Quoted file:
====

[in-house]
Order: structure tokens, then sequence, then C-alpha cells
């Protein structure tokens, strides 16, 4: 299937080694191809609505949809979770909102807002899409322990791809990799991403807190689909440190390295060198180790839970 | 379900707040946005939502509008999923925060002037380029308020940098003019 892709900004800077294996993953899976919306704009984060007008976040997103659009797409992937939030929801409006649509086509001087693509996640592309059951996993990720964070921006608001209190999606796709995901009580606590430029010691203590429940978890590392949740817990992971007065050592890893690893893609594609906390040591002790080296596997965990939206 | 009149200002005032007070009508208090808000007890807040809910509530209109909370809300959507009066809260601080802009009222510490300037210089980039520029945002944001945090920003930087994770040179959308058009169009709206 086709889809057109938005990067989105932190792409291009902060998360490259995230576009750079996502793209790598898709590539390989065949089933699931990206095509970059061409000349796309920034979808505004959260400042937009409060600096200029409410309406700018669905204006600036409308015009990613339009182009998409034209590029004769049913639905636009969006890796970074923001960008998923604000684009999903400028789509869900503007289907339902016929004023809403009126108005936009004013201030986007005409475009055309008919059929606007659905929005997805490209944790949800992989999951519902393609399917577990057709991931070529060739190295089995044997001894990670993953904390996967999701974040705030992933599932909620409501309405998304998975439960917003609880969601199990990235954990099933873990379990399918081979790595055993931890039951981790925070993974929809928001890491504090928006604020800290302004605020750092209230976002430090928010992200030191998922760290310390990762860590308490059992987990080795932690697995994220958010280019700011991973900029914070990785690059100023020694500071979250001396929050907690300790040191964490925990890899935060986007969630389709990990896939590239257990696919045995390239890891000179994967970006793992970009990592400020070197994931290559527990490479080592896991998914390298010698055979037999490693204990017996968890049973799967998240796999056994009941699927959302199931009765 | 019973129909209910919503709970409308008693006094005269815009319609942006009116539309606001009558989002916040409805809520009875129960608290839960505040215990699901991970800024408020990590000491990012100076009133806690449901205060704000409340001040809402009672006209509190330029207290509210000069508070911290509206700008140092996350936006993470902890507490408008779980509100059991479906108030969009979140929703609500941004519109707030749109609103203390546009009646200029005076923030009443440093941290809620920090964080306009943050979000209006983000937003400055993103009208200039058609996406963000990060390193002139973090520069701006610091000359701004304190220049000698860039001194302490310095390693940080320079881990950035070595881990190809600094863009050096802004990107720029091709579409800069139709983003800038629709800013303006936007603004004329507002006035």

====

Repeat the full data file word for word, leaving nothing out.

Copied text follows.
[in-house]
Order: structure tokens, then sequence, then C-alpha cells
């Protein structure tokens, strides 16, 4: 299937080694191809609505949809979770909102807002899409322990791809990799991403807190689909440190390295060198180790839970 | 379900707040946005939502509008999923925060002037380029308020940098003019 892709900004800077294996993953899976919306704009984060007008976040997103659009797409992937939030929801409006649509086509001087693509996640592309059951996993990720964070921006608001209190999606796709995901009580606590430029010691203590429940978890590392949740817990992971007065050592890893690893893609594609906390040591002790080296596997965990939206 | 009149200002005032007070009508208090808000007890807040809910509530209109909370809300959507009066809260601080802009009222510490300037210089980039520029945002944001945090920003930087994770040179959308058009169009709206 086709889809057109938005990067989105932190792409291009902060998360490259995230576009750079996502793209790598898709590539390989065949089933699931990206095509970059061409000349796309920034979808505004959260400042937009409060600096200029409410309406700018669905204006600036409308015009990613339009182009998409034209590029004769049913639905636009969006890796970074923001960008998923604000684009999903400028789509869900503007289907339902016929004023809403009126108005936009004013201030986007005409475009055309008919059929606007659905929005997805490209944790949800992989999951519902393609399917577990057709991931070529060739190295089995044997001894990670993953904390996967999701974040705030992933599932909620409501309405998304998975439960917003609880969601199990990235954990099933873990379990399918081979790595055993931890039951981790925070993974929809928001890491504090928006604020800290302004605020750092209230976002430090928010992200030191998922760290310390990762860590308490059992987990080795932690697995994220958010280019700011991973900029914070990785690059100023020694500071979250001396929050907690300790040191964490925990890899935060986007969630389709990990896939590239257990696919045995390239890891000179994967970006793992970009990592400020070197994931290559527990490479080592896991998914390298010698055979037999490693204990017996968890049973799967998240796999056994009941699927959302199931009765 | 019973129909209910919503709970409308008693006094005269815009319609942006009116539309606001009558989002916040409805809520009875129960608290839960505040215990699901991970800024408020990590000491990012100076009133806690449901205060704000409340001040809402009672006209509190330029207290509210000069508070911290509206700008140092996350936006993470902890507490408008779980509100059991479906108030969009979140929703609500941004519109707030749109609103203390546009009646200029005076923030009443440093941290809620920090964080306009943050979000209006983000937003400055993103009208200039058609996406963000990060390193002139973090520069701006610091000359701004304190220049000698860039001194302490310095390693940080320079881990950035070595881990190809600094863009050096802004990107720029091709579409800069139709983003800038629709800013303006936007603004004329507002006035």